LaPrensa Article

The youngest child of Mexican immigrants has achieved the ultimate academic success story—named valedictorian of her 2024 graduating class at Waite High School, despite growing up in a Spanish-speaking household.

Melanie “Mini” Espinoza achieved a 4.6 GPA while taking mostly honors and advanced placement courses. The bilingual senior will walk across the stage as Waite High School’s top student during commencement exercises Wednesday, May 29, 6 p.m., at the school’s fieldhouse.

“I feel pretty good, but it still really doesn’t feel real because I really didn’t have a goal of becoming valedictorian and it just kind of happened,” explained Ms. Espinoza. “But I’m really thankful I got that title. I want to say it came naturally to me. I just did what I was supposed to do. I did want to challenge myself by taking higher classes, AP, honors and college classes.”

In the process, she is breaking an educational cycle in her immediate family as a first-generation college student this fall at Grace College, a private institution of higher learning in Indiana. Ms. Espinoza’s parents, Juana and Jorge Garcia, came to the U.S. from Mexico as teenagers. Her father started his career as a migrant farmworker.

“They were a big influence on me. They always told me school was really important because they never really had the chance to have the chance that I had,” said Ms. Espinoza. “So they always reminded me of how important it was and break that generation of not going to school.”

“I’m very sad to see her go,” said her father through an interpreter. “But I’m happy as well because I get to see her achieve her dreams.”

“I’m sad but happy my daughter is achieving something,” echoed her mom.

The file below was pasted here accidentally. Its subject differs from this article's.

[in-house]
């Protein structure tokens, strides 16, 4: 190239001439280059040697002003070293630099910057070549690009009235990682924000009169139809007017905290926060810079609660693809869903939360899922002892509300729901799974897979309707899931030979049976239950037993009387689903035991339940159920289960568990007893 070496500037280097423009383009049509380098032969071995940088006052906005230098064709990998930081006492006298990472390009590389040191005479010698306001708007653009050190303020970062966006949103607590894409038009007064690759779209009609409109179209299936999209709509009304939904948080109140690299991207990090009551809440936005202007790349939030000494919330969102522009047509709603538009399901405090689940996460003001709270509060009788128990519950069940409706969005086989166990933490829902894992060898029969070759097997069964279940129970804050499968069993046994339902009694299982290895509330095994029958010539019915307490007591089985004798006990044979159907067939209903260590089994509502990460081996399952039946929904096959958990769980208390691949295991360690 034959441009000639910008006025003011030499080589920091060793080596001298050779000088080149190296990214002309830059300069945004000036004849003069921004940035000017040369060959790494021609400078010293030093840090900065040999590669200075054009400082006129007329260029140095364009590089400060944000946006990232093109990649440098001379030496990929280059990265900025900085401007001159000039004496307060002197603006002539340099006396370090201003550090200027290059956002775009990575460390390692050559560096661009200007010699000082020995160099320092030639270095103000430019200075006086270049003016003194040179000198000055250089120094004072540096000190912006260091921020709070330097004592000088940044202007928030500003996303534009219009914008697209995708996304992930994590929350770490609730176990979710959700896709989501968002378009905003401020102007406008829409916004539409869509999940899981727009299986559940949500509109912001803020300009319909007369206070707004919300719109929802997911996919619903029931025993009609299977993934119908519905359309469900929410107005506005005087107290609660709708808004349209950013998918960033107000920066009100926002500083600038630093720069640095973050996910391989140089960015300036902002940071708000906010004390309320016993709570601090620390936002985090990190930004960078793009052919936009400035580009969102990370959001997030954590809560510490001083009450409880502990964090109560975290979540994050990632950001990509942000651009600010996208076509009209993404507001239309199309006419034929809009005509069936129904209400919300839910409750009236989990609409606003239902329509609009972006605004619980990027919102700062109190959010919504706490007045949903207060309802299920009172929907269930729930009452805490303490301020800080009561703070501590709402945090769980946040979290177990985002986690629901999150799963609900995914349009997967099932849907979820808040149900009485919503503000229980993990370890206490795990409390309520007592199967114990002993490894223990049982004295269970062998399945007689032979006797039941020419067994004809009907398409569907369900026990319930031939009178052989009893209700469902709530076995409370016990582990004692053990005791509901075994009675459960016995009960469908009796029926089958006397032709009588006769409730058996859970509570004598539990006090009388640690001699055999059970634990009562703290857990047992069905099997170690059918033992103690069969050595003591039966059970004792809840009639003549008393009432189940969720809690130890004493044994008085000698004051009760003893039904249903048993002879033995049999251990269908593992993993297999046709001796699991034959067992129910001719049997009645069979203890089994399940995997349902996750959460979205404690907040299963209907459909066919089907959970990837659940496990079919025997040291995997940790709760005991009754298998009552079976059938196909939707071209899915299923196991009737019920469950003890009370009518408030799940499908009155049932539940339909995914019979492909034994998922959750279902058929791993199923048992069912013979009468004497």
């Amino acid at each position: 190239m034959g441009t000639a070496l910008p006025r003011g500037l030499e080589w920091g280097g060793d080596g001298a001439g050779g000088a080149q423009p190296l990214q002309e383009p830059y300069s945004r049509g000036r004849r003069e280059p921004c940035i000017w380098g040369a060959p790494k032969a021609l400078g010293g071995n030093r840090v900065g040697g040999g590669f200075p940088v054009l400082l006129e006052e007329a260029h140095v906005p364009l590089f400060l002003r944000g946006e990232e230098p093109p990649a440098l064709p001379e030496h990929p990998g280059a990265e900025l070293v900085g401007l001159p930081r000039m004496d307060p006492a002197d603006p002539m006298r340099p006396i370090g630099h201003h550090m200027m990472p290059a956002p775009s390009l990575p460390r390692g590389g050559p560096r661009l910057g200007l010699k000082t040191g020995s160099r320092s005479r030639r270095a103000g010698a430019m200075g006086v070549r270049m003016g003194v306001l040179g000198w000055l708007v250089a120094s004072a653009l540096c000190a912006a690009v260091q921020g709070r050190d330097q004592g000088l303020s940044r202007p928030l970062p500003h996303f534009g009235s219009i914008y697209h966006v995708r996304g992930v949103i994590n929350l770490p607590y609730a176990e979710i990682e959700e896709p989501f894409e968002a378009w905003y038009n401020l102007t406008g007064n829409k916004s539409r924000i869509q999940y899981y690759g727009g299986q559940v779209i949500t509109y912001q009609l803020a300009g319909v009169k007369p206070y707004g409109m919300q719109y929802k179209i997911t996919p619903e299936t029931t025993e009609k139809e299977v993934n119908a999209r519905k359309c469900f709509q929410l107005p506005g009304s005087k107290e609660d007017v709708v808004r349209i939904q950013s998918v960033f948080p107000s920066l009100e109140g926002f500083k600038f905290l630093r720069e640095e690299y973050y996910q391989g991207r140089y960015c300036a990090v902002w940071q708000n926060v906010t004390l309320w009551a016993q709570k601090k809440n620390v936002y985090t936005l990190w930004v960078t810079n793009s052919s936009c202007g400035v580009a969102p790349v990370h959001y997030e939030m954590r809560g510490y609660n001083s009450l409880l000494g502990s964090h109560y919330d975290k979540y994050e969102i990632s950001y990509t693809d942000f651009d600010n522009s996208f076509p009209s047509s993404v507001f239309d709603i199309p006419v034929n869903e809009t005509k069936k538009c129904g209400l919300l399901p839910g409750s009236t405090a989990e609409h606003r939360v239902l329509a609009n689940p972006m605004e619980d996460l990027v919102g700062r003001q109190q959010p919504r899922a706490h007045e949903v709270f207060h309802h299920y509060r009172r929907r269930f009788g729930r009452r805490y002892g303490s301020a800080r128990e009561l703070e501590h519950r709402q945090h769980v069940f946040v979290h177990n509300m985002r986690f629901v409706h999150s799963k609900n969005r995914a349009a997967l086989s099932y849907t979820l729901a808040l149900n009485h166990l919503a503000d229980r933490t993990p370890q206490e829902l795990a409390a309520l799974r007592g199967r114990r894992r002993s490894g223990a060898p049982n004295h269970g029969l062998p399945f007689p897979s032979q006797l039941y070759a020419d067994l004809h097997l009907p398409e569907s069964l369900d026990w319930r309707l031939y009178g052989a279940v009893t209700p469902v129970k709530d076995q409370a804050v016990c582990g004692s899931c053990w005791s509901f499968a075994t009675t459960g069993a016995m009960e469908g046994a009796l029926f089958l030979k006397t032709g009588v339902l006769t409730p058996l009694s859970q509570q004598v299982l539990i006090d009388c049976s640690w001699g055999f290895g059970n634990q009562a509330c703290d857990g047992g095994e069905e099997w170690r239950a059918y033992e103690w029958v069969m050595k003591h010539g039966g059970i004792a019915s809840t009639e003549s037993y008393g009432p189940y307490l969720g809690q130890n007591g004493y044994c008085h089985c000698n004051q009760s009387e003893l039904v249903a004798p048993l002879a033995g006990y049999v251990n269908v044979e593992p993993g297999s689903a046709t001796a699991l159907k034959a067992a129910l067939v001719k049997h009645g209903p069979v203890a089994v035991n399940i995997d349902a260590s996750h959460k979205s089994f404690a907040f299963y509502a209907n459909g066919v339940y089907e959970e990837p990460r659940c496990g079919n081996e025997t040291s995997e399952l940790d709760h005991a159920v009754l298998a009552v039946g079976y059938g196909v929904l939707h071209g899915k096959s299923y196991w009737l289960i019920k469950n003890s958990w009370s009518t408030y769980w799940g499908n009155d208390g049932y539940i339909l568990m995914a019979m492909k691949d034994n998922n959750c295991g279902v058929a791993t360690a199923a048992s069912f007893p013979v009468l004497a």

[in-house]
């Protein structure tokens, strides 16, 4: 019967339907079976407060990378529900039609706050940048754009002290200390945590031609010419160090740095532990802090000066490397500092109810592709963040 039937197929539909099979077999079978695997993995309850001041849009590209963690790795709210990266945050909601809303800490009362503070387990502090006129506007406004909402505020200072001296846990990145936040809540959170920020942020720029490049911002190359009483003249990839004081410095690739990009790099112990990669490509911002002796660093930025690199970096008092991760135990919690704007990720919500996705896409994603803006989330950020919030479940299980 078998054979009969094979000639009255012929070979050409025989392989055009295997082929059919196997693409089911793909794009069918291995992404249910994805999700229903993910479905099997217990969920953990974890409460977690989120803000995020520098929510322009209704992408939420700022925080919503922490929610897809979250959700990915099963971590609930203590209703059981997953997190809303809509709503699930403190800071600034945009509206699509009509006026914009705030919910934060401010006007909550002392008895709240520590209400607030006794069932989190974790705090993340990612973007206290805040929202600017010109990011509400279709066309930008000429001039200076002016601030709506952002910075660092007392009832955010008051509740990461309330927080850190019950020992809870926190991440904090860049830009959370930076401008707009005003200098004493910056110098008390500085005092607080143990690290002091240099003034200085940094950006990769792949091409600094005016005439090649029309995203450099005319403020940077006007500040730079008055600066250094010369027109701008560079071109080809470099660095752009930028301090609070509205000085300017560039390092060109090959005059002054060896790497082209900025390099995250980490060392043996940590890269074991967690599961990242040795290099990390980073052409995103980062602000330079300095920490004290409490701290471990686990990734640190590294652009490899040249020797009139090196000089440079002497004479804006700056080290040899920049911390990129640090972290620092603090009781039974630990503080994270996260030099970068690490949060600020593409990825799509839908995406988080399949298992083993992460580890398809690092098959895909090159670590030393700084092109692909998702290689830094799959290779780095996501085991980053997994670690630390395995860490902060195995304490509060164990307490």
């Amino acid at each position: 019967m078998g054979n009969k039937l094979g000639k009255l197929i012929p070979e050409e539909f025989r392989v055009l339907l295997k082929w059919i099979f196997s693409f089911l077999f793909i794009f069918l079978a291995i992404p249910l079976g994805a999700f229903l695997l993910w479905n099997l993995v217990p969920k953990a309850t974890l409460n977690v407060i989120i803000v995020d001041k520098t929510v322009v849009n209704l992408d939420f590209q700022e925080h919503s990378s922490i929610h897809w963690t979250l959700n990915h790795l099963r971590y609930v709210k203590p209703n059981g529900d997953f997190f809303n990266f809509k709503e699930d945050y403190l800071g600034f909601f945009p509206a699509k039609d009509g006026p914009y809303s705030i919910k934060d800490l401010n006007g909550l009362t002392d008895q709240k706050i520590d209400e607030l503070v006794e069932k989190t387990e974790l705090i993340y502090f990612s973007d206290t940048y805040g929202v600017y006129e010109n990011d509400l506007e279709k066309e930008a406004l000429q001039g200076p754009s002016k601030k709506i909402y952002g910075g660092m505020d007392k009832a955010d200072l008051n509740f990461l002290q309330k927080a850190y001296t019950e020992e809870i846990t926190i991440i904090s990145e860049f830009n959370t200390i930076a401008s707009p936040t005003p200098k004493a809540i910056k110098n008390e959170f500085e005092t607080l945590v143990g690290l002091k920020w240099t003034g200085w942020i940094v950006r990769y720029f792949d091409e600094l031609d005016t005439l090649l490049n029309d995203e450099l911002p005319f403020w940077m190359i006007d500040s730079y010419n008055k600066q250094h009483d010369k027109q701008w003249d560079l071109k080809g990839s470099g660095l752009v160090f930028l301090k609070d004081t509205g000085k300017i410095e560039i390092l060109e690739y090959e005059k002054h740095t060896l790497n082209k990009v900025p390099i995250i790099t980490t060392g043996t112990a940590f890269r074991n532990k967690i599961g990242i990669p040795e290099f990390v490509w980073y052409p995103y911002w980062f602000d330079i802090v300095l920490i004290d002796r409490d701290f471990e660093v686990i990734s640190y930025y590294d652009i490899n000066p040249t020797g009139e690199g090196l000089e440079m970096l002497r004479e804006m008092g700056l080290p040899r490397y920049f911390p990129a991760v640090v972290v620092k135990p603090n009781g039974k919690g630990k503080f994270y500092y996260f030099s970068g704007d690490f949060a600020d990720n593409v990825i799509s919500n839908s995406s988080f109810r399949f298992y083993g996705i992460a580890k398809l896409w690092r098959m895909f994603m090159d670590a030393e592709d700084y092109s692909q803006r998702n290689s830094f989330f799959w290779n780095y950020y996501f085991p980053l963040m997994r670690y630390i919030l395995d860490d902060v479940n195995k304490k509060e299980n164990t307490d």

Ms. Espinoza will challenge herself in college, too, majoring in neurobiology with the goal of becoming a neurosurgeon. She knows well the challenge ahead, facing medical school, which means ten more years of schooling before entering her chosen profession.

What influenced her decision was watching her dad suffer major head trauma when he fell through a front porch door and hit his head on a corner piece of concrete. She helped care for him as a nine-year-old, seeing firsthand the recovery from a traumatic brain injury.

“It just inspired me a lot to go into neurology,” she explained. “Right now I can see myself helping out a lot in the Hispanic community. When my dad was in the hospital, there was no Hispanics there at all. It was hard for my mom to understand since she doesn’t know English.

I want to be able to make a change in that and help other Hispanic families and explain what it is because a lot can get lost in the translation.”

“I’m very happy that she’s going into a career related to something I had to go through,” said her dad Jorge.

Ms. Espinoza is known as “Mini” to family and friends. She obtained the nickname from her three older siblings as a little girl because of her love for Minnie Mouse. But there’s nothing mini about the success she has achieved as a high school student.

Ms. Espinoza counts National Honor Society, volleyball, and Lourdes University’s Upward Bound program among several extracurricular activities. She also likes to volunteer a lot at Ss. Peter and Paul Catholic Church, where she teaches a communion and confirmation class for younger kids, sings in the choir, and participates in a dance group.

She even worked for a year at Walmart during her busy school schedule, which she credits for helping her prepare for a medical career.

“I’m glad I chose Walmart because it taught me a lot of things about people and being patient,” recalled Ms. Espinoza. “I feel that’s really important for the career I’m going into—being patient and learning about other people’s experiences. Because you never know what’s going on.”

While her experience as a cashier will one day influence her bedside manner, a Latina teacher at L. Hollingsworth School impacted her success as someone who looked like her and she could emulate as a good example.

“She was always around the Latinos and Hispanics translating and that, but one thing that really stuck with me was she always reminded those students of how important it was to move forward in life because she knows the experiences our families have been through,” said Ms. Espinoza. “She just wanted the best for all the Hispanic students.”

Ms. Espinoza still has contact with her former middle school teacher, who even attended a recent academic awards ceremony.